The corpus callosum is a dense fibrous bridge that connects the two hemispheres in the brain. Originally its purpose was not understood. One scientist remarked in the first half of the twentieth century that it might just be there to keep the two hemispheres from falling in on each other. Sperry clearly did not take this view, and the function of the “bridge” began to fascinate him.
In 1940 researchers first noticed the spread of epileptic (electrical) discharge, the cause of epileptic fits, from one brain hemisphere to the other in monkeys; they believed this occurred through the corpus callosum (Gazzangia, 2005). It was in this same year that William van Wagenen and R. Herren performed the first corpus callosotomies – essentially, the bisection of the brain into two separate hemispheres – to prevent epileptic fits in human patients (Matthews et al, 2008). By severing the corpus callosum, the epileptic discharges could not cross to the other hemisphere, thus preventing seizures the human patients had been suffering from. It appeared an operable cure for severe epilepsy had been found.
In 1944 A. J. Akelaitis began to study the first human split-brain patients to see if “there were any cognitive or behavioural effects as a result of the surgery” (Gazzangia, 2005). It became apparent very quickly that there were no disruptions of general intellect, nor was there impact on personality or temperament as a result of the procedure (Sperry, 1966b).
About ten years later, Sperry and his colleagues began to research split-brain rats, cats and monkeys; these early animal studies helped develop a set of more “sophisticated techniques to directly assess the function of each hemisphere independently” (ibid).
The ability to assess each hemisphere separately showed that the distinct sections of the brain solved problems differently. At the August 1968 meeting of the National Academy of Sciences, Jerry Levy-Agresti and Sperry presented that
the mute, minor hemisphere is specialised for Gestalt perception, being primarily synthesist in dealing with information input. The speaking, major hemisphere, in contrast, seems to operate in a more logical, analytic computer-like function. Its language is inadequate for the rapid complex syntheses achieved by the minor hemisphere. (Levy-Agresti & Sperry, 1968)It was beginning to appear as if there were two minds within a single brain, theoretically meaning everyone had two consciousnesses.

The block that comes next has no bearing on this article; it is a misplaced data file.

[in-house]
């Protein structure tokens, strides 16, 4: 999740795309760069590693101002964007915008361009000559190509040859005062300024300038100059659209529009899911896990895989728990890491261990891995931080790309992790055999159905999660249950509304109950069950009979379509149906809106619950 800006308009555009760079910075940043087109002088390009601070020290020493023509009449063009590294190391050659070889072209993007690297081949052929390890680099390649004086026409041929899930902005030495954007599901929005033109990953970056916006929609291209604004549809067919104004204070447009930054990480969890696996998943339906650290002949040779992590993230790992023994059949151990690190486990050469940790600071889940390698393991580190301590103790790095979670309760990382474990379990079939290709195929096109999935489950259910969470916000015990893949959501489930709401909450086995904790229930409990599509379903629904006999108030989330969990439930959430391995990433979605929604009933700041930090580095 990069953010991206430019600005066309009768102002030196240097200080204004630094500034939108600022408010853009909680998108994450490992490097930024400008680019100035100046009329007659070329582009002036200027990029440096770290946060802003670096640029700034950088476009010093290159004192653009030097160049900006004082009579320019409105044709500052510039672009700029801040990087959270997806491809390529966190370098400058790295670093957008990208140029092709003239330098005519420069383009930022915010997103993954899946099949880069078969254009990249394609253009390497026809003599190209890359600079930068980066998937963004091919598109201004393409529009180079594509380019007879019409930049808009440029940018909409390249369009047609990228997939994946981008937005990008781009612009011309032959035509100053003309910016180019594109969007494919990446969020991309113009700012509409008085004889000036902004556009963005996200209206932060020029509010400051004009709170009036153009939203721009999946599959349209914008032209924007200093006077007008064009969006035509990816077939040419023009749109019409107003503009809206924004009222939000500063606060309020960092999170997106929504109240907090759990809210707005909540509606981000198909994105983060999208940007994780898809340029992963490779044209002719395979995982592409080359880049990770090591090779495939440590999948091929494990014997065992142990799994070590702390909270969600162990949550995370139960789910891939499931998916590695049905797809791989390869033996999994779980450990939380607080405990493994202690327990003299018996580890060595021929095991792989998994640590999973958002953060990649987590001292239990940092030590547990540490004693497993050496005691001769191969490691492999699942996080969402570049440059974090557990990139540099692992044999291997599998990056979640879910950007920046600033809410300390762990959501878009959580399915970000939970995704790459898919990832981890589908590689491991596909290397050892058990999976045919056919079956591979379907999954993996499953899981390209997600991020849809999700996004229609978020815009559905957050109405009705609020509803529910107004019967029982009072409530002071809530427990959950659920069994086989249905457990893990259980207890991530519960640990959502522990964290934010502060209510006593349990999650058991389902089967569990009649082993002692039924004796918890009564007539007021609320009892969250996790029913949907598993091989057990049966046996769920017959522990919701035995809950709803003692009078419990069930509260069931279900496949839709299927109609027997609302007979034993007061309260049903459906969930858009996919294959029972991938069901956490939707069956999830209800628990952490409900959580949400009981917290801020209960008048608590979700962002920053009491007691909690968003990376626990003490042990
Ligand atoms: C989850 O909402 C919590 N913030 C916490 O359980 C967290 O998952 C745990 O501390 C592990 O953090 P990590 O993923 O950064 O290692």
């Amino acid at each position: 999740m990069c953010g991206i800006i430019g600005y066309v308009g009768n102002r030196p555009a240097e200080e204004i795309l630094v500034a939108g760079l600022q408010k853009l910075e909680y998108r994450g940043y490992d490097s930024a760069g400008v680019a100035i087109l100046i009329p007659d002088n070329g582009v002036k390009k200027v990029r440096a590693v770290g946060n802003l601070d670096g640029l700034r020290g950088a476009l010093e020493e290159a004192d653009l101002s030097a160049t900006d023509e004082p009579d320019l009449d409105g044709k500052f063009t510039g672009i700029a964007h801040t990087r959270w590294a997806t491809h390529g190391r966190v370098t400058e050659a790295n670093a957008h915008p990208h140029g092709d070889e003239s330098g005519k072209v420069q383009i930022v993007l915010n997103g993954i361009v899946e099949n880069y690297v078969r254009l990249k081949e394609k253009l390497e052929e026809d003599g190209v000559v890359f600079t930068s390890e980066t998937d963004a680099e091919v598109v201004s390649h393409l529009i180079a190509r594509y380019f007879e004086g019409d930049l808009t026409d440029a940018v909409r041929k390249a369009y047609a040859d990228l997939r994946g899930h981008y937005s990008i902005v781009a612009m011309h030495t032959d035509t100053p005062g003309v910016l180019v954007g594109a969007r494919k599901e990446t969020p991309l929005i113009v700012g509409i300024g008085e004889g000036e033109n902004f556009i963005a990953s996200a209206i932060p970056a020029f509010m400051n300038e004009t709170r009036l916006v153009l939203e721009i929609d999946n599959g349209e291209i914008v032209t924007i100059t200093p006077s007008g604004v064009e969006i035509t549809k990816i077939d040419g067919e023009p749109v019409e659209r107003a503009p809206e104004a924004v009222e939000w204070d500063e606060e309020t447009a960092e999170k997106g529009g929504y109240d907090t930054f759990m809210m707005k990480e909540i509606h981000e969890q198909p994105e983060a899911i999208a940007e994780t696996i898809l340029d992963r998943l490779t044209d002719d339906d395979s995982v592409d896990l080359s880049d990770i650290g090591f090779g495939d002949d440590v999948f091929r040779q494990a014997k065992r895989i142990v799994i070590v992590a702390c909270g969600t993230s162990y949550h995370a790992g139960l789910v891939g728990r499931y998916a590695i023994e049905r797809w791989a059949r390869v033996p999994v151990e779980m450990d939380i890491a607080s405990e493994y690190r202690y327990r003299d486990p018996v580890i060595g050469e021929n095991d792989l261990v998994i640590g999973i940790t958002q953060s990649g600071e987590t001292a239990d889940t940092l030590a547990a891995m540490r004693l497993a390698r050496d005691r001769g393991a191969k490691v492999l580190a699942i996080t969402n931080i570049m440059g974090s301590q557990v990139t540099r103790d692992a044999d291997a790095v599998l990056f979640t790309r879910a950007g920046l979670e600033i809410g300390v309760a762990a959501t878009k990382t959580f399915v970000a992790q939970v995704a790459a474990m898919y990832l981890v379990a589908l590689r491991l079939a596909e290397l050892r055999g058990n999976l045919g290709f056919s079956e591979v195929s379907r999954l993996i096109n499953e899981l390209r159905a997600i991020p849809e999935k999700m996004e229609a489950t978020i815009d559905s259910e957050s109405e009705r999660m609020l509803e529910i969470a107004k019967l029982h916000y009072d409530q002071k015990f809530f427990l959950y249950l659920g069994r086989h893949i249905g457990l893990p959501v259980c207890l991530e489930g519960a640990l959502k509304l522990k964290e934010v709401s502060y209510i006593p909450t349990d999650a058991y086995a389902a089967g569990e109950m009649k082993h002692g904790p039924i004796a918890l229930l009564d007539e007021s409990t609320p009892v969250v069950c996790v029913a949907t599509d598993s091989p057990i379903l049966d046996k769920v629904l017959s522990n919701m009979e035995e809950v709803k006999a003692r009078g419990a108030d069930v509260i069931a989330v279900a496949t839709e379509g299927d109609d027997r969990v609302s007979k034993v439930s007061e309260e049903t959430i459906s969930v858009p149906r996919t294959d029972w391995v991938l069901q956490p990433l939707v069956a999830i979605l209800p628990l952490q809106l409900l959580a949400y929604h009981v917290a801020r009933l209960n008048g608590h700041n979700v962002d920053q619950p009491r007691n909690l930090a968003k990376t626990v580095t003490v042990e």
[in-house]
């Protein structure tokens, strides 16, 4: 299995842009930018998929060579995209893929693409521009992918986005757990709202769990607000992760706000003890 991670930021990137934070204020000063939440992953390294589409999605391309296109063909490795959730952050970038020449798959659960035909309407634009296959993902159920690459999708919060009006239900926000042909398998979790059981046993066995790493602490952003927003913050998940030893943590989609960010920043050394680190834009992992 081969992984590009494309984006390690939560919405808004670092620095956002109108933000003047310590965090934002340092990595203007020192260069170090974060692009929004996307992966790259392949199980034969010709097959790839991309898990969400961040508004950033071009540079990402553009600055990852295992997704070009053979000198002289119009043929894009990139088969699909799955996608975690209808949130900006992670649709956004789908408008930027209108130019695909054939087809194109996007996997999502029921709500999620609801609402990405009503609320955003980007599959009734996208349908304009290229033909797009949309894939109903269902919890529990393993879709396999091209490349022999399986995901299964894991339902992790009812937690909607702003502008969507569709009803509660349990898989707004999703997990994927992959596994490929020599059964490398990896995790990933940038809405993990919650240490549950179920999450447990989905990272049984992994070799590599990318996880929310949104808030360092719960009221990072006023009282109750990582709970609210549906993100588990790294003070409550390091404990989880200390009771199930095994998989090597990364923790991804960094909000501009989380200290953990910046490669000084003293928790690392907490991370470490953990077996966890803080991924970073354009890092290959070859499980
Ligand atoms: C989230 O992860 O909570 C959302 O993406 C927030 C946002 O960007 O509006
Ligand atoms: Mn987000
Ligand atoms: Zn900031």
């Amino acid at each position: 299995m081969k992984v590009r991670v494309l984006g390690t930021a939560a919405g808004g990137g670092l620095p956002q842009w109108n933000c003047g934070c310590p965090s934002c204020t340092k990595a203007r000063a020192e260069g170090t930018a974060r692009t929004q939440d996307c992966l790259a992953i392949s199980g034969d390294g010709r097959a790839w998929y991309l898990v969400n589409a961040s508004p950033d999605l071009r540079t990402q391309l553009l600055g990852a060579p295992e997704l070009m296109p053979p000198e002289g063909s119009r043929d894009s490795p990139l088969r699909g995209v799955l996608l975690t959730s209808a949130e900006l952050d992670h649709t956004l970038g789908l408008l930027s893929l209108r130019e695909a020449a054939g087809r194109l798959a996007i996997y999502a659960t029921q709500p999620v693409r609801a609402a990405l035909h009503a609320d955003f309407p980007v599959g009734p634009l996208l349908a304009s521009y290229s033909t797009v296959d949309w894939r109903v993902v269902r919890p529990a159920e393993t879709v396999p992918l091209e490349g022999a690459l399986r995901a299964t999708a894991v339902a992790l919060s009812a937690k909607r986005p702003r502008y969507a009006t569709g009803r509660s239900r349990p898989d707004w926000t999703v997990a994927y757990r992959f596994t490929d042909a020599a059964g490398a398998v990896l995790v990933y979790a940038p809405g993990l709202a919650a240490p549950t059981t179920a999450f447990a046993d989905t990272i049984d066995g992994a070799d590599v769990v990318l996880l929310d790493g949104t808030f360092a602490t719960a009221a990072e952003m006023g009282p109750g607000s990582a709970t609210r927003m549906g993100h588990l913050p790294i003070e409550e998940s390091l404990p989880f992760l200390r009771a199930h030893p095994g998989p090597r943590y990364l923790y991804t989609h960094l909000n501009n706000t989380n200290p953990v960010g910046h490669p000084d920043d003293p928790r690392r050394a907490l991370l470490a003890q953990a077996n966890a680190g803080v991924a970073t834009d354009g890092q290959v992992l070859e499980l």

In one experiment with a split-brain patient, a pornographic image was shown to the patient’s left eye. The left side of their face began to blush. When asked why they were blushing they didn’t know, they didn’t know they were looking at anything. This is because the left eye crosses to be connected with the right hand side of the brain. Language comes from the left side of the brain; this means when the patient is asked what they are looking at their brain doesn’t know the right hand side, their left eye, is looking at anything, as the connection between the two had been severed. This experiment showed that the two hemispheres are separately conscious at the same time. Sperry later wrote that
both the left and the right hemispheres may be conscious simultaneously in different, even in mutually conflicting, mental experiences that run along in parallel.It appeared as if consciousness could no longer be perceived as a single entity; it still remained, however,
a will-o’-the-wisp, something [science] cannot find, cannot demonstrate, measure or work with, and in most cases, something just the general nature of which it cannot even satisfactorily conceive or imagine. (ibid)Consciousness was still “one of the most mysterious phenomena left in the whole of science” (ibid).
Following the “boom” period of split-brain research in the nineteen-sixties, more emphasis has been placed on the idea of two minds within each of us. Fredric Schifer’s book Of Two Minds argues that not only do we have two minds, but they also have their own distinct personality, making us two people in one body. To prove we have two minds that can work separately, Schiffer cites the case of a female split-brain patient. He writes:
A split brain patient was awakened by a hand slapping her across her face. Her alarm clock was going off, and she realised she had overslept and was going to be late for an appointment. The hand that had aroused her was her own left hand! While her left brain was asleep, he right brain [which controls the left hand] awoke and appreciated the predicament. (Schiffer, 1998)This supports Sperry’s call that both hemispheres can operate independently and can be mutually conflicting in their processes.
We still cannot physically locate consciousness, nor can we measure it or recreate it artificially. The split-brain research, which widened the view of consciousness, shows that we, as yet, cannot define the parameters of it.
John Locke was the first to define consciousness in 1690; he said it was “the perception of what passes in a man’s own mind” (Locke, 1690). But the more science looks into the construction of the brain, the assumed location of the mind and consciousness, we have to wonder what the extent of the mind and consciousness is, something which may expand beyond what we can perceive to exist.
Sperry and his work with split-brain patients, while never answering the question he first asked himself at university in the early nineteen-thirties, has instead left us with more questions: “How far does the process of our consciousness proceed?”, “Are we more conscious than we can consciously be aware of?”, “Do we indeed possess two conscious and separate minds in the one brain?” and “Do we really consciously know who we are as individuals if we cannot know the extent of our consciousness?”
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